### Video Transcript

Figure one shows a metal block
attached to the end of a spring. Initially, the metal block is held
in place to counterbalance its weight, and the spring is in its unstretched
equilibrium position. The mass of the block is 15
kilograms. The gravitational field strength is
9.8 metres per second squared. Write down the equation that
relates the gravitational potential energy of an object to its height above the
ground, its mass, and the local gravitational field strength.

Since the equation we’re asked to
write is a general one, we won’t need to reference any of the specific information
about this particular system. We know that when it comes to
gravitational potential energy, this is given as the product of three factors. It’s equal to an object’s mass
multiplied by the local acceleration due to gravity multiplied by its height above
some reference point.

We often see this equation written
this way mathematically. And we can also express it using
words. We can say that gravitational
potential energy is equal to mass times acceleration due to gravity times
height.

Now that we’ve written a general
equation for gravitational potential energy, let’s apply this relationship to our
scenario.

The metal block is released from
its initial position. Calculate the change in
gravitational potential energy of the block from its initial position to when it is
10 centimetres below its initial position.

To solve for this change, we can
call the change in the height of the block given as 10 centimetres Δℎ. And we’ll also recall the mass of
the block given as 15 kilograms and the acceleration due to gravity 9.8 metres per
second squared.

To calculate the block’s change in
gravitational potential energy, we can recall the equation we developed earlier. This equation tells us that the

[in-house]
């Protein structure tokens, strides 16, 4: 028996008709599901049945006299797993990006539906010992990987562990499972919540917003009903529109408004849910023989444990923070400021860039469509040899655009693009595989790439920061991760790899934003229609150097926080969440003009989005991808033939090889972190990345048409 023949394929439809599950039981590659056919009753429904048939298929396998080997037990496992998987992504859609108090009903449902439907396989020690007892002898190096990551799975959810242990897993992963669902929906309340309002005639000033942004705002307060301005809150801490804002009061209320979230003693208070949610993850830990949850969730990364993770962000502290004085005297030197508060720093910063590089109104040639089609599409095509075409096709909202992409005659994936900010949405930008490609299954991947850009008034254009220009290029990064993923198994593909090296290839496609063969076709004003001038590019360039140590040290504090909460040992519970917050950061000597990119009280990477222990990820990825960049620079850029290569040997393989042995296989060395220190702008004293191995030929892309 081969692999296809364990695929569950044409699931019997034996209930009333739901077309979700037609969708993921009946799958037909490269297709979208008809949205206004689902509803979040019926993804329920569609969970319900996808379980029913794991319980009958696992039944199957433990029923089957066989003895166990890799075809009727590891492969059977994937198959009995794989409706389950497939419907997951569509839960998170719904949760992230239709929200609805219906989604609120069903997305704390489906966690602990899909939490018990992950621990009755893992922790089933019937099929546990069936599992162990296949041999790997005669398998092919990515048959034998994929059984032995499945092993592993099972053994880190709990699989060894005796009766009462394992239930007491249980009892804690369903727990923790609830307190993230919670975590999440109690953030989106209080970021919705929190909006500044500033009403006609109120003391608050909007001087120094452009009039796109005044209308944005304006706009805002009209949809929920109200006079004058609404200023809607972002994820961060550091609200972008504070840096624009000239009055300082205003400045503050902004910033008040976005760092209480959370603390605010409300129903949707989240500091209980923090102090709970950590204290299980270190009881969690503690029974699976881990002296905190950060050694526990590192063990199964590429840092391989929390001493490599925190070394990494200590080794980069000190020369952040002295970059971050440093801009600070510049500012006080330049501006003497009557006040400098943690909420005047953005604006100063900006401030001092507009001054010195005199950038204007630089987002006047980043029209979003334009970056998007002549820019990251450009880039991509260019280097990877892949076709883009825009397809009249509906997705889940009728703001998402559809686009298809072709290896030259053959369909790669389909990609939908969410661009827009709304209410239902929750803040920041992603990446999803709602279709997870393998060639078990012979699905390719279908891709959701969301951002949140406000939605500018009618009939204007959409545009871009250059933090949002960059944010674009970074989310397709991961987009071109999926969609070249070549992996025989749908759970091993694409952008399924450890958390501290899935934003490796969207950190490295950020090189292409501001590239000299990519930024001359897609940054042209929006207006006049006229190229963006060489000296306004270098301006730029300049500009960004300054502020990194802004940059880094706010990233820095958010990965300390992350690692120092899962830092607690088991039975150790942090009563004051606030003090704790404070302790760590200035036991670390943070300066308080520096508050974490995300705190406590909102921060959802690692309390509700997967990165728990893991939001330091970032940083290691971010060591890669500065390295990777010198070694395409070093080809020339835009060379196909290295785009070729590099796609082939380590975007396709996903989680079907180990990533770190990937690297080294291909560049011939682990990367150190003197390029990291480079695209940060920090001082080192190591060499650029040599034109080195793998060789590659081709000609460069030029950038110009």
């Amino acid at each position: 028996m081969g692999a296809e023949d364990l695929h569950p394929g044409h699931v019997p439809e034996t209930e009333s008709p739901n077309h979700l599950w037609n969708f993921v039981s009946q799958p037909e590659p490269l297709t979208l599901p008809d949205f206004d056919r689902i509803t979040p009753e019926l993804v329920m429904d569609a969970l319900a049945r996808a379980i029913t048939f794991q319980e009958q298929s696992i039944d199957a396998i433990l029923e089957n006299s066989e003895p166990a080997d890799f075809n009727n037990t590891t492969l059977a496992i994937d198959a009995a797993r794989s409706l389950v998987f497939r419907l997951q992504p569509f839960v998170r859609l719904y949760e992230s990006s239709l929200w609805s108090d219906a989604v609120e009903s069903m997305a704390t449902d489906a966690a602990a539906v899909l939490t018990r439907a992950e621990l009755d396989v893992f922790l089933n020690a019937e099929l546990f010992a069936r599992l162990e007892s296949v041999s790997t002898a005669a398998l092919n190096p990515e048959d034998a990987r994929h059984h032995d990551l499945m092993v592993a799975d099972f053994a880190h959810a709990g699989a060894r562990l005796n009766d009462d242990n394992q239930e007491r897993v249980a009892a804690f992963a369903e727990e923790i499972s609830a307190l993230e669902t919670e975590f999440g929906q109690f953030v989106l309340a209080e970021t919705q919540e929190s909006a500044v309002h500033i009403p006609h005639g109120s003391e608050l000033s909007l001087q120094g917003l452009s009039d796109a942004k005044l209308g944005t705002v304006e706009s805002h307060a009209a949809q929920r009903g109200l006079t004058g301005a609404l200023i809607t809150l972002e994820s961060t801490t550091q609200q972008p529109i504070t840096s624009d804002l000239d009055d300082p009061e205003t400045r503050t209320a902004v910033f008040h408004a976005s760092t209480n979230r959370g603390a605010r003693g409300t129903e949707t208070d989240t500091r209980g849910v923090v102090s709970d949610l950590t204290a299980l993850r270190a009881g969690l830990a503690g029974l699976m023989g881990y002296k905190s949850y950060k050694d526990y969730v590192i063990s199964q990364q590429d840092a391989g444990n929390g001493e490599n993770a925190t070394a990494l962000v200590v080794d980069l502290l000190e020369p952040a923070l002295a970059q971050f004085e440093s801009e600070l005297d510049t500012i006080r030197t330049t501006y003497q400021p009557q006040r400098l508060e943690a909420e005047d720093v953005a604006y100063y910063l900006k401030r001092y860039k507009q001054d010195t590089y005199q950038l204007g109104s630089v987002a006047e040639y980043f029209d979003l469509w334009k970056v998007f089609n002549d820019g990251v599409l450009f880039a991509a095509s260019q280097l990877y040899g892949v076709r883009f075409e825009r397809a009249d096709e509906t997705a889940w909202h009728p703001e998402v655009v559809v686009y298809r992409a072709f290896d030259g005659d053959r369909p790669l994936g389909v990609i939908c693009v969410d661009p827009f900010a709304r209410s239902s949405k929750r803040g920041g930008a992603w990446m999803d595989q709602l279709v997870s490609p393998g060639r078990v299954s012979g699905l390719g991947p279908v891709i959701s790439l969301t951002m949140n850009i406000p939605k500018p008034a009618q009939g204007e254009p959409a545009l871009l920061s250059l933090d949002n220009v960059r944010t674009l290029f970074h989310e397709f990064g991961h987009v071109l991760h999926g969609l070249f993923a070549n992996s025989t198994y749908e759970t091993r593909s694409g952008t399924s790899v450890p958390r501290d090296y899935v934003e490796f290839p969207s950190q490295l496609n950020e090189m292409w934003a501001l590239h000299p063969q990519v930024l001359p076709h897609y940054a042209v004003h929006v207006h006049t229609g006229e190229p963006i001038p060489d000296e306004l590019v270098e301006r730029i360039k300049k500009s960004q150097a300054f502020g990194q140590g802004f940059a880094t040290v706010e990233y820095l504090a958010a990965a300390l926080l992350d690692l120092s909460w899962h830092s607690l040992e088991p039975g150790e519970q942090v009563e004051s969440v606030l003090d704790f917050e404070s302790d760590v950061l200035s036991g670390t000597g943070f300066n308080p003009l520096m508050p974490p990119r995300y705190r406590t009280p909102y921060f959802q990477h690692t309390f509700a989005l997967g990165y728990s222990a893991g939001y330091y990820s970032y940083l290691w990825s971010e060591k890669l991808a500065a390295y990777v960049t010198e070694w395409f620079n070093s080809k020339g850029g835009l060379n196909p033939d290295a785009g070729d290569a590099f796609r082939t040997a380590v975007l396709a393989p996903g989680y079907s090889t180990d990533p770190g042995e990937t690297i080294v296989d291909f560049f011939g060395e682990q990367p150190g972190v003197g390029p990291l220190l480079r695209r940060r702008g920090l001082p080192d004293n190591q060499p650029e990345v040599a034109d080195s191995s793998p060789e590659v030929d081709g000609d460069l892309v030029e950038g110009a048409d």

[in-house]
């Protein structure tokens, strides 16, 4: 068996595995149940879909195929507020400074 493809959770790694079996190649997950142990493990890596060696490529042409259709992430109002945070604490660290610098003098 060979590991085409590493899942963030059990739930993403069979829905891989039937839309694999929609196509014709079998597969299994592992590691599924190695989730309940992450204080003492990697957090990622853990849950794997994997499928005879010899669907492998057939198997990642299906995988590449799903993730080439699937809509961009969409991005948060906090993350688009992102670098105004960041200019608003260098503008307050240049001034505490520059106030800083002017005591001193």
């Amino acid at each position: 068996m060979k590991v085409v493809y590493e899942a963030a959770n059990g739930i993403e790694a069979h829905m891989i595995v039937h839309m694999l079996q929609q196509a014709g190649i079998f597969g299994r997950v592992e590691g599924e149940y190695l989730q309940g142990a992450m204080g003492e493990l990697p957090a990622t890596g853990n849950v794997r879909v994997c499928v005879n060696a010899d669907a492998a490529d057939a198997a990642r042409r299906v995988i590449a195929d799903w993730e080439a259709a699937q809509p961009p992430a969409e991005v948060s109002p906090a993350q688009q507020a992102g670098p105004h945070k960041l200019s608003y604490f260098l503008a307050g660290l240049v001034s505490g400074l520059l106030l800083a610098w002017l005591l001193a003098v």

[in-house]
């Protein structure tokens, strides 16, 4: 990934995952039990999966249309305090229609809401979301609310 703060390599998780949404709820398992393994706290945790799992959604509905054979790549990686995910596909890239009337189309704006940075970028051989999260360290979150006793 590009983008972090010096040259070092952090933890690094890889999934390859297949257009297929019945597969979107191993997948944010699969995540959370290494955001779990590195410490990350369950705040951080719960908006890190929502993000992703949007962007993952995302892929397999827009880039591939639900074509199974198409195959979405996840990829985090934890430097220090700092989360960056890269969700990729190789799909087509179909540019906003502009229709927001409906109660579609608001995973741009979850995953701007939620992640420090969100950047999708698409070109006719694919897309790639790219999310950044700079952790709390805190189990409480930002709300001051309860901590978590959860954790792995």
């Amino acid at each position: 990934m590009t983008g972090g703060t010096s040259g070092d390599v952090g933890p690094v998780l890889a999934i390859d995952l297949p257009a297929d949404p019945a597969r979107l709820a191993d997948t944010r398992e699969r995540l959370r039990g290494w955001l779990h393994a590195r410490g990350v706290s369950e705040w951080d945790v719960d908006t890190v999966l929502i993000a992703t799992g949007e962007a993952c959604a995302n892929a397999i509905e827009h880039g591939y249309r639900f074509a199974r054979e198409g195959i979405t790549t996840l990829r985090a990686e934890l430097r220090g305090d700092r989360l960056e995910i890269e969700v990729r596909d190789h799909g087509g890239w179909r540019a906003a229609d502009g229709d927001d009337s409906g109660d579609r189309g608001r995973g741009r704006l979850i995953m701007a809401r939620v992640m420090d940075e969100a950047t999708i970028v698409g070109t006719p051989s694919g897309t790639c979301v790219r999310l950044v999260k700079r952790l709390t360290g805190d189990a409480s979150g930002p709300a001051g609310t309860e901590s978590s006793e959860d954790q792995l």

gravitational potential energy of an object is equal to its mass times the
acceleration due to gravity times its height relative to some reference point.

In our case, we can say that the
change in gravitational potential energy is equal to 𝑚 times 𝑔 times Δℎ. All these values are given to
us. But before we plug them in, we want
to convert the units on our change in height from centimetres into units of
metres. This will help the units of that
value agree with the units in 𝑔.

To help with this conversion, we
can recall that 100 centimetres is equal to one metre. Therefore, 10 centimetres is equal
to 0.10 metres. We’re now ready to plug in and
solve for ΔPE sub 𝑔. When we do and we enter this
expression on our calculator, we find a result to three significant figures of 14.7
joules. That’s the change in the
gravitational potential energy of this block over this descent.

Next, let’s consider how the
potential energy of the block connects with its kinetic energy.

When the block was 10 centimetres
below its initial position, 58 percent of its initial gravitational potential energy
was transferred to its kinetic energy store. By how much did the block’s kinetic